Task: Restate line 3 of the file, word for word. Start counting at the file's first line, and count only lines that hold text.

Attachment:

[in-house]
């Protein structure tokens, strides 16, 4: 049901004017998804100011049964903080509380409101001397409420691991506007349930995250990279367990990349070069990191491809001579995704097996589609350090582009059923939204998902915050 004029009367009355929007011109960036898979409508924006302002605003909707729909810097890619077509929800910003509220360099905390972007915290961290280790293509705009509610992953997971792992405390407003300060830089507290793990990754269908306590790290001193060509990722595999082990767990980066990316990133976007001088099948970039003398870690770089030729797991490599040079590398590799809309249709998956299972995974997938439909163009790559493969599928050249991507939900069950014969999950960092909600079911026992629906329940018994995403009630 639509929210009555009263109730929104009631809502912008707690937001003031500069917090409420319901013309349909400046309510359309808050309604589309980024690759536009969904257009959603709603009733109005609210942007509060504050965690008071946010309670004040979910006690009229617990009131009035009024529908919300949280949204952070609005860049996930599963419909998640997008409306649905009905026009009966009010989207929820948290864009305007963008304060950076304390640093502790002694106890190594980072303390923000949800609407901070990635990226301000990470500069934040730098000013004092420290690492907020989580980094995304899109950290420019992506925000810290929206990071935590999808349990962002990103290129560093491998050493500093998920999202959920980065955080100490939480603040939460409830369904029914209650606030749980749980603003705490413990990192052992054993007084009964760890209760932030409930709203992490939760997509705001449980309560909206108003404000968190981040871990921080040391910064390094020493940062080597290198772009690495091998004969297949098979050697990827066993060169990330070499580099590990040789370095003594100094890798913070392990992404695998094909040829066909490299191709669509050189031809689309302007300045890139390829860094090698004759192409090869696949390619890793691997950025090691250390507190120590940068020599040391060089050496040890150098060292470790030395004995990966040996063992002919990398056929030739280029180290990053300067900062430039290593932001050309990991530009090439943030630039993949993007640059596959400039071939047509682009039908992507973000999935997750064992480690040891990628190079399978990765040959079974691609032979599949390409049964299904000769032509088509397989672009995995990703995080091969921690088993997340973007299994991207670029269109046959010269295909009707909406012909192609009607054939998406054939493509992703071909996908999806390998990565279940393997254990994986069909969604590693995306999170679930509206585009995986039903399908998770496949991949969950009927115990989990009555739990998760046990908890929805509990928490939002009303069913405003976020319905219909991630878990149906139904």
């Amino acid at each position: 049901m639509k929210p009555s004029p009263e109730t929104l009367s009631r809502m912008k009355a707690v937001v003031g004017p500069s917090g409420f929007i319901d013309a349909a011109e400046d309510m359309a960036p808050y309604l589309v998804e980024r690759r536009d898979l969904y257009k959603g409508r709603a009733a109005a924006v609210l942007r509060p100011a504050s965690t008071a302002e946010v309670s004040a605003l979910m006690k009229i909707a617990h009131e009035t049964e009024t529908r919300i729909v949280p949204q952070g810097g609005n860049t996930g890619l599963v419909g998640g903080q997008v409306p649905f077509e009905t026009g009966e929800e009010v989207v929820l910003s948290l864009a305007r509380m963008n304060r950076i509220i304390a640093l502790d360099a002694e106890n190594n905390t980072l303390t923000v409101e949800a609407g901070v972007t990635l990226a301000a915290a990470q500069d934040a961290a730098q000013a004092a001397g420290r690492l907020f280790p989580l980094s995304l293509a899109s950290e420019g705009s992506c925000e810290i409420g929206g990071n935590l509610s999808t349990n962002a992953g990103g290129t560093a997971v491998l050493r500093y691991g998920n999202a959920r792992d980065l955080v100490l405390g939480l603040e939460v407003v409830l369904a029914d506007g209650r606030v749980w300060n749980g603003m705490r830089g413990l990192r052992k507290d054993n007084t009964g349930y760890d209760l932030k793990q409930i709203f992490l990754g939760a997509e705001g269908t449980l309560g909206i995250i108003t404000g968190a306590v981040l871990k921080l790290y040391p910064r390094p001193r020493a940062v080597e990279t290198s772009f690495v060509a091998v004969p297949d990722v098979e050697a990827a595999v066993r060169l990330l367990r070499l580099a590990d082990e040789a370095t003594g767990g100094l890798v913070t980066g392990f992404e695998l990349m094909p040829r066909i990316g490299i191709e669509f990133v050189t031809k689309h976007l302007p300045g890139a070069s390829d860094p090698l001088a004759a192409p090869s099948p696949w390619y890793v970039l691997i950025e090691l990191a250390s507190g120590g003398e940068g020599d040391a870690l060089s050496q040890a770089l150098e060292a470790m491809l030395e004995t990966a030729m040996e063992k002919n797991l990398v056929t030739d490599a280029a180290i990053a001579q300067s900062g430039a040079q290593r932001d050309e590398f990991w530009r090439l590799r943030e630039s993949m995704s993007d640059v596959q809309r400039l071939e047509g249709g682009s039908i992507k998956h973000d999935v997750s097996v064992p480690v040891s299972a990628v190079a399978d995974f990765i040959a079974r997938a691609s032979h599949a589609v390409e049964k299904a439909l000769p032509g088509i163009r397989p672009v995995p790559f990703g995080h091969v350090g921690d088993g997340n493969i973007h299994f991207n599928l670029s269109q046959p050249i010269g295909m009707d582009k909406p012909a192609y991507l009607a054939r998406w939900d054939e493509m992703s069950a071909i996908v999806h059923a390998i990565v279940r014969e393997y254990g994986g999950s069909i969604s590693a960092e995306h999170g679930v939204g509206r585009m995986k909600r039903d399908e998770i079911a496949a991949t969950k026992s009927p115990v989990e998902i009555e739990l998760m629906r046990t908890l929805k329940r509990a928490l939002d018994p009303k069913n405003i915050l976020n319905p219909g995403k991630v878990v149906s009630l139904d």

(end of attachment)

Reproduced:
């Amino acid at each position: 049901m639509k929210p009555s004029p009263e109730t929104l009367s009631r809502m912008k009355a707690v937001v003031g004017p500069s917090g409420f929007i319901d013309a349909a011109e400046d309510m359309a960036p808050y309604l589309v998804e980024r690759r536009d898979l969904y257009k959603g409508r709603a009733a109005a924006v609210l942007r509060p100011a504050s965690t008071a302002e946010v309670s004040a605003l979910m006690k009229i909707a617990h009131e009035t049964e009024t529908r919300i729909v949280p949204q952070g810097g609005n860049t996930g890619l599963v419909g998640g903080q997008v409306p649905f077509e009905t026009g009966e929800e009010v989207v929820l910003s948290l864009a305007r509380m963008n304060r950076i509220i304390a640093l502790d360099a002694e106890n190594n905390t980072l303390t923000v409101e949800a609407g901070v972007t990635l990226a301000a915290a990470q500069d934040a961290a730098q000013a004092a001397g420290r690492l907020f280790p989580l980094s995304l293509a899109s950290e420019g705009s992506c925000e810290i409420g929206g990071n935590l509610s999808t349990n962002a992953g990103g290129t560093a997971v491998l050493r500093y691991g998920n999202a959920r792992d980065l955080v100490l405390g939480l603040e939460v407003v409830l369904a029914d506007g209650r606030v749980w300060n749980g603003m705490r830089g413990l990192r052992k507290d054993n007084t009964g349930y760890d209760l932030k793990q409930i709203f992490l990754g939760a997509e705001g269908t449980l309560g909206i995250i108003t404000g968190a306590v981040l871990k921080l790290y040391p910064r390094p001193r020493a940062v080597e990279t290198s772009f690495v060509a091998v004969p297949d990722v098979e050697a990827a595999v066993r060169l990330l367990r070499l580099a590990d082990e040789a370095t003594g767990g100094l890798v913070t980066g392990f992404e695998l990349m094909p040829r066909i990316g490299i191709e669509f990133v050189t031809k689309h976007l302007p300045g890139a070069s390829d860094p090698l001088a004759a192409p090869s099948p696949w390619y890793v970039l691997i950025e090691l990191a250390s507190g120590g003398e940068g020599d040391a870690l060089s050496q040890a770089l150098e060292a470790m491809l030395e004995t990966a030729m040996e063992k002919n797991l990398v056929t030739d490599a280029a180290i990053a001579q300067s900062g430039a040079q290593r932001d050309e590398f990991w530009r090439l590799r943030e630039s993949m995704s993007d640059v596959q809309r400039l071939e047509g249709g682009s039908i992507k998956h973000d999935v997750s097996v064992p480690v040891s299972a990628v190079a399978d995974f990765i040959a079974r997938a691609s032979h599949a589609v390409e049964k299904a439909l000769p032509g088509i163009r397989p672009v995995p790559f990703g995080h091969v350090g921690d088993g997340n493969i973007h299994f991207n599928l670029s269109q046959p050249i010269g295909m009707d582009k909406p012909a192609y991507l009607a054939r998406w939900d054939e493509m992703s069950a071909i996908v999806h059923a390998i990565v279940r014969e393997y254990g994986g999950s069909i969604s590693a960092e995306h999170g679930v939204g509206r585009m995986k909600r039903d399908e998770i079911a496949a991949t969950k026992s009927p115990v989990e998902i009555e739990l998760m629906r046990t908890l929805k329940r509990a928490l939002d018994p009303k069913n405003i915050l976020n319905p219909g995403k991630v878990v149906s009630l139904d």